In this ending year of 2010, box office results are at their lowest in ten years, even with the trending, over priced 3-D movies being released every week, and the generally expensive tickets for the 2-D movies. DVDs are now being sold with a ???digital copy??? included, one that could be saved to a computer and watched without a disc at the owner??™s will. These copies can be pirated and distributed via freeware websites, deepening the filmmaker??™s grave. It??™s become so ridiculously easy to steal films that distributors are turning to companies like Apple for sales through their iTunes service, finding that more and more people are buying their movies, if at all, through digital means. Although those who work in film hope with their entirety that the movie-going experience will still be around for years to come, it also must be acknowledged that it??™s a very real possibility that the tradition could die and lead to a different means of deliverance. Filmmakers will have to cling to this new digital age and learn to use it to their advantage. ? Perhaps they can curb sales from theaters to the availability of online release, but it??™s hard to believe that a person would pay to see a movie online, when they have been doing it for free for a number of years.

When viewing a classic in the comfort of the home, on a computer, the audience is allowed to move. They are allowed to answer the phone or order a pizza, or to stop mid-way to finish tomorrow. When in a theater, the audience is fixated. The audience is engulfed, and only comes back up to the real world when the world on the screen ends and it??™s okay to come out. The theater is not an expensive hassle, meaningless in today??™s increasingly digital age, it??™s an experience and a dying tradition that cannot be replicated.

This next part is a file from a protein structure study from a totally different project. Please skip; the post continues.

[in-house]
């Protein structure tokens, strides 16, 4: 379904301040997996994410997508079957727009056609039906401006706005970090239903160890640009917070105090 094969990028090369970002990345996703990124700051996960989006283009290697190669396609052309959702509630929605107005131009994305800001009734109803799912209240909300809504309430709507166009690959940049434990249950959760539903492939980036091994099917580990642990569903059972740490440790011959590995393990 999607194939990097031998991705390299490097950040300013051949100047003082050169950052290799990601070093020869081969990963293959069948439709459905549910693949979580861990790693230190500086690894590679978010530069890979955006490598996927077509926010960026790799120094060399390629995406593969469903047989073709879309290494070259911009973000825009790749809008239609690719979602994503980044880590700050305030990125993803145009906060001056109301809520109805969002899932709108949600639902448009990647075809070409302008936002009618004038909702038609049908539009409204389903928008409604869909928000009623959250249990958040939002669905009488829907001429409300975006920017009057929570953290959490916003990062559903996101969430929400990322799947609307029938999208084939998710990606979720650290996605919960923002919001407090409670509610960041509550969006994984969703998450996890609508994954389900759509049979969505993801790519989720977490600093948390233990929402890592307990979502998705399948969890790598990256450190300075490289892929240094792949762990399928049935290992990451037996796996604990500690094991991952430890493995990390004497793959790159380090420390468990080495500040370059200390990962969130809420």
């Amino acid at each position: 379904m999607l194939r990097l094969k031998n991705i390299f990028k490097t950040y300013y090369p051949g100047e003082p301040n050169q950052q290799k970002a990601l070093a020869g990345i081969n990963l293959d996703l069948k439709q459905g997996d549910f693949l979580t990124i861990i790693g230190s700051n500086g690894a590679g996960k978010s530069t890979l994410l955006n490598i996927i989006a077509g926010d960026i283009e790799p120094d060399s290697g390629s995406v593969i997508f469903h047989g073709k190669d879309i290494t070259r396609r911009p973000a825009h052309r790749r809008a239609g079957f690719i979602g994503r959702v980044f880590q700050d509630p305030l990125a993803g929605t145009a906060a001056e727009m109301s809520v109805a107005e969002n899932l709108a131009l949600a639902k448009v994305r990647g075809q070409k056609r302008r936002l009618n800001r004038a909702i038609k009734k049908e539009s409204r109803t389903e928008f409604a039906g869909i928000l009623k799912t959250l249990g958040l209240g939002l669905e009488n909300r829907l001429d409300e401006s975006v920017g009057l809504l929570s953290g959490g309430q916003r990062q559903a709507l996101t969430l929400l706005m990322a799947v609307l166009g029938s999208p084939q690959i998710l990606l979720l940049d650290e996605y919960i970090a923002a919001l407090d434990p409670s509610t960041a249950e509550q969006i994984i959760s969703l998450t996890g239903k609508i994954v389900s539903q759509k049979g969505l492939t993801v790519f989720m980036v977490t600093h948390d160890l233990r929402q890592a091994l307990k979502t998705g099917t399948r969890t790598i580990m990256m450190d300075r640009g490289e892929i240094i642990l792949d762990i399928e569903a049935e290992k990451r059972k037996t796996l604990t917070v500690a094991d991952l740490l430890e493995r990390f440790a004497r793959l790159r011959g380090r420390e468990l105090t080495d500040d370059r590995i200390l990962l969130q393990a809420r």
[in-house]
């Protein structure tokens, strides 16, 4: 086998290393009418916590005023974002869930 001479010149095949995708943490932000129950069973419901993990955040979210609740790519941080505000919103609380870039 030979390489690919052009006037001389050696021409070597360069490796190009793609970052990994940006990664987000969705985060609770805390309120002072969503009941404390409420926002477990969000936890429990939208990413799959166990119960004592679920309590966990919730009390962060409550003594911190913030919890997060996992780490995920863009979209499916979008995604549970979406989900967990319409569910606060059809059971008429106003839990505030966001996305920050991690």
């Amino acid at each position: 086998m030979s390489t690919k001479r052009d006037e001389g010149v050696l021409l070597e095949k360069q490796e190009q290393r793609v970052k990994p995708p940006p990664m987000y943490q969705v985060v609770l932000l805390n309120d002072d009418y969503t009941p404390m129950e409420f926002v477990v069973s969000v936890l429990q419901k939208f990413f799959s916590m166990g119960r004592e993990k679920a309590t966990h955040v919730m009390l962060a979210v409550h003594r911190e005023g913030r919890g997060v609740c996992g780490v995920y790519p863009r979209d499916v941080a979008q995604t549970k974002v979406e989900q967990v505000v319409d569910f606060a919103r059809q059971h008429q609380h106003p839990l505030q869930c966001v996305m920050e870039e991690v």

Jordan Maynoldi

English 101

Professor Bayusik

11/09/10

WORKS CITED

Van Sijll, Jennifer. Cinematic Storytelling. 1st ed. Michael Weis Productions, 2005. Print.

“AFI Top 100.” The Internet Movie Database (IMDb). Web. 10 Nov. 2010. .

“Recent Ticket Sales and Critical Reception.” Flixster – Share Movie Reviews and Movie Ratings With Your Friends. Web. 10 Nov. 2010. .

“Movie Box Office Results by Year, 1980-Present.” Box Office Mojo. Web. 10 Nov. 2010. .

Jordan Maynoldi

English 101

Professor Bayusik

Bibliography

11/09/10

Monaco, James. How to Read a Film. 4th ed. Oxford UP, 2009. Print.

Van Sijll, Jennifer. Cinematic Storytelling. 1st ed. Michael Weis Productions, 2005. Print.

“AFI Top 100.” The Internet Movie Database (IMDb). Web. 10 Nov. 2010. .

“Recent Ticket Sales and Critical Reception.” Flixster – Share Movie Reviews and Movie Ratings With Your Friends. Web. 10 Nov. 2010. .

“Movie Box Office Results by Year, 1980-Present.” Box Office Mojo. Web. 10 Nov. 2010. .